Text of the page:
Basil Argyros

This article is about the 11th-century Byzantine nobleman. For the fictional character, see Agent of Byzantium.

Basil Argyros (Greek: Βασίλειος Ἀργυρός, c. 970 – after 1023) was a Byzantine nobleman of the Argyros family and a brother of the emperor Romanos III.[1]

According to the Synopsis Historion by John Skylitzes, Basil Argyros was the strategos of Samos who was sent to fight the Italian rebel Meles c. 1010–11.[2] It is possible that the account of Basil's career in Italy is the result of Skylitzes' conflation of Argyros with another contemporary Basil, surnamed Mesardonites, who was the catapan of Italy.[3] On the other hand, he may have been a commander of the fleet sent to support Basil Mesardonites in his crackdown on the rebellion.[4] He was recalled from Italy c. 1017.[2] Modern scholars such as Guilou and Vannier consider Basil Argyros and Basil Mesardonites to have been the same person, a view not shared by Alexander Kazhdan.[5]

After a gap in his recorded career, Basil appears as the first Byzantine commander of Vaspurakan, an Armenian kingdom, which was surrendered by its king Senekerim-John to the emperor Basil II in 1021/22. He was removed from the office for incompetence soon after his appointment.[6] The gap in Basil's career can tentatively be filled by the information provided on a seal discovered at Preslav, Bulgaria, on which Basil is named a patrikios and strategos of Thrace.[2]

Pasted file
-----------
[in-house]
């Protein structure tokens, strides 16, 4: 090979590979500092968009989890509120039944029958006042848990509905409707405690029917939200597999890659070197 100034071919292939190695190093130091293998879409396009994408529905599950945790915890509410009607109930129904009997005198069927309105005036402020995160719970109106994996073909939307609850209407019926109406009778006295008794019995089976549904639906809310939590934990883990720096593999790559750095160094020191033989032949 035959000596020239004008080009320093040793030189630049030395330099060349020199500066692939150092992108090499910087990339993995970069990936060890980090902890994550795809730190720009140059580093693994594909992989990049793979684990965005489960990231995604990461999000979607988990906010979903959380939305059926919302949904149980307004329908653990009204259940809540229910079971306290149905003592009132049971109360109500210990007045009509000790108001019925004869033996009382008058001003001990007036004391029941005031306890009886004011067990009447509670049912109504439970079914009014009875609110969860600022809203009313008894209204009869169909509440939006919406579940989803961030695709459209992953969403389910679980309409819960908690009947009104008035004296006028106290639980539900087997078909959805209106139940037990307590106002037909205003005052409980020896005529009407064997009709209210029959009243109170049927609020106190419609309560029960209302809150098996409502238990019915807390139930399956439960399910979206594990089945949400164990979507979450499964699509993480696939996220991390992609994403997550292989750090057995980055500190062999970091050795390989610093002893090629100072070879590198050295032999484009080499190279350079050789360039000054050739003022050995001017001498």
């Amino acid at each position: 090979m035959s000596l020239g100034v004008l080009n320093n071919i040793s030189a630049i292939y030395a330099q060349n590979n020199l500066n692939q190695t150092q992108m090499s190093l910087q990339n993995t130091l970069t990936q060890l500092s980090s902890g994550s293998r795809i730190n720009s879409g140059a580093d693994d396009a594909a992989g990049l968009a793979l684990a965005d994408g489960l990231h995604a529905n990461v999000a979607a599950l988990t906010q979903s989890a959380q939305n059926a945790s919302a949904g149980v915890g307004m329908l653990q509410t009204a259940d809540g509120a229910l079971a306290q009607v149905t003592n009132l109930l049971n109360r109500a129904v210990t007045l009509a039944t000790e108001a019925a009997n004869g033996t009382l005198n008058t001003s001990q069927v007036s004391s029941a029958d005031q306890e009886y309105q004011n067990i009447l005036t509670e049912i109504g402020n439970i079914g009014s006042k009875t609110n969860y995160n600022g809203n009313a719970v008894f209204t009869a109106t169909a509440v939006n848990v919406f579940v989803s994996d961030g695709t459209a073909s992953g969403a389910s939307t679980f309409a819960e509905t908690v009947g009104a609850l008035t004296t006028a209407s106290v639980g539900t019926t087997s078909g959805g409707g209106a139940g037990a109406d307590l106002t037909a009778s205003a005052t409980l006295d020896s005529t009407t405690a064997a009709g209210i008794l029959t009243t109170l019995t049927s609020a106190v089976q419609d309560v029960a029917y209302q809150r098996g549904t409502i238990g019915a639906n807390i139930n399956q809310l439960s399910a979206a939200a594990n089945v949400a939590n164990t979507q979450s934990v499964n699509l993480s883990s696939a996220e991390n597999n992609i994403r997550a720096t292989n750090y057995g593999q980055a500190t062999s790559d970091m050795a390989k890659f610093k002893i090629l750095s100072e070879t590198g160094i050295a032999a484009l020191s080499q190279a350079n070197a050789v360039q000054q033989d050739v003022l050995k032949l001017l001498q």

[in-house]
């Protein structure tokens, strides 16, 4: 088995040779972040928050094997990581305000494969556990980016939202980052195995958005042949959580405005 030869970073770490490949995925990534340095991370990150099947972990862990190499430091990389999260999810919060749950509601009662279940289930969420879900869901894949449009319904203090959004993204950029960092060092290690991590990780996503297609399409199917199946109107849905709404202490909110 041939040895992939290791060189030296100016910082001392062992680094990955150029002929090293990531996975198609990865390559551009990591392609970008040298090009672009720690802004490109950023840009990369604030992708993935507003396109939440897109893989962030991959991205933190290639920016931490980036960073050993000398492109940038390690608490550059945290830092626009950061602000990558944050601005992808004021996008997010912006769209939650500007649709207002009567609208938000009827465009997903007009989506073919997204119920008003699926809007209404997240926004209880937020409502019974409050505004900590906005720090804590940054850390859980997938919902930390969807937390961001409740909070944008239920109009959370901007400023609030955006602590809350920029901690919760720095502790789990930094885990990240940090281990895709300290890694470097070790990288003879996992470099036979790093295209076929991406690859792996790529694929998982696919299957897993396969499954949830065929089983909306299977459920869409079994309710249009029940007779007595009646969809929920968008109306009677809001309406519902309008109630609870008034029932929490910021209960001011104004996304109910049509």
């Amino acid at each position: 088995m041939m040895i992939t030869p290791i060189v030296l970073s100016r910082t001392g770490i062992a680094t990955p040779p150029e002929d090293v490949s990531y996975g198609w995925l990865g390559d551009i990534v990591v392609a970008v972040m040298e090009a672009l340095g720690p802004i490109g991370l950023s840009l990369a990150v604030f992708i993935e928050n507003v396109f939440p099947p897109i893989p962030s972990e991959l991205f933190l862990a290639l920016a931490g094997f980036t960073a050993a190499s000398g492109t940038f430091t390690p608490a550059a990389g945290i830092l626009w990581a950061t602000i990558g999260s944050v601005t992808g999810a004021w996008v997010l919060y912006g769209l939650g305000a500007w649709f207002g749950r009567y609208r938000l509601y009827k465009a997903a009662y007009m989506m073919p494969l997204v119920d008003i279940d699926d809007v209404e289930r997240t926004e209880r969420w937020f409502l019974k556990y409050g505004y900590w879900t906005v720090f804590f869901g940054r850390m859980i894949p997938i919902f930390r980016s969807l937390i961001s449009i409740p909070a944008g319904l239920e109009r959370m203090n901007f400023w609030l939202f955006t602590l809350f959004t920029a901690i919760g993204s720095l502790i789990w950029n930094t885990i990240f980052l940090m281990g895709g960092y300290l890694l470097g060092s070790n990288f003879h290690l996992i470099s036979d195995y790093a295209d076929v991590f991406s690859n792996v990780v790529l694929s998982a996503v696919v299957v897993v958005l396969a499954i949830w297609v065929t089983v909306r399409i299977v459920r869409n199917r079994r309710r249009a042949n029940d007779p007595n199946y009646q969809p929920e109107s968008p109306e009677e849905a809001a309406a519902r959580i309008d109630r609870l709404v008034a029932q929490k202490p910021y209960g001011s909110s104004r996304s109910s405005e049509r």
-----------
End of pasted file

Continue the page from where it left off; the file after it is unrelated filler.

Basil and his family members played a role in the Byzantine interaction with the empire's eastern neighbors. The marriage of Basil's daughter Helena to the Georgian king Bagrat IV was part of a peace deal negotiated by Bagrat's mother Queen Maria, daughter of the former king John-Senekerim of Vaspurakan, in 1032.[7] Skylitzes also speaks of the sons of Basil as archons who lived in the Anatolic Theme in the mid-11th century.[1] Basil's other daughter, whose name has not survived, was married to the general Constantine Diogenes and became the mother of the future emperor Romanos IV Diogenes.[8]


  1. 1 2 Kazhdan (1987), p. 69.
  2. 1 2 3 Cheynet & Vannier (2003), p. 72.
  3. Holmes (2005), p. 190.
  4. Holmes (2005), p. 505.
  5. Kazhdan (1987), p. 70.
  6. Holmes (2005), p. 367.
  7. Skylitzes, p. 357
  8. Cheynet & Vannier (2003), p. 78.


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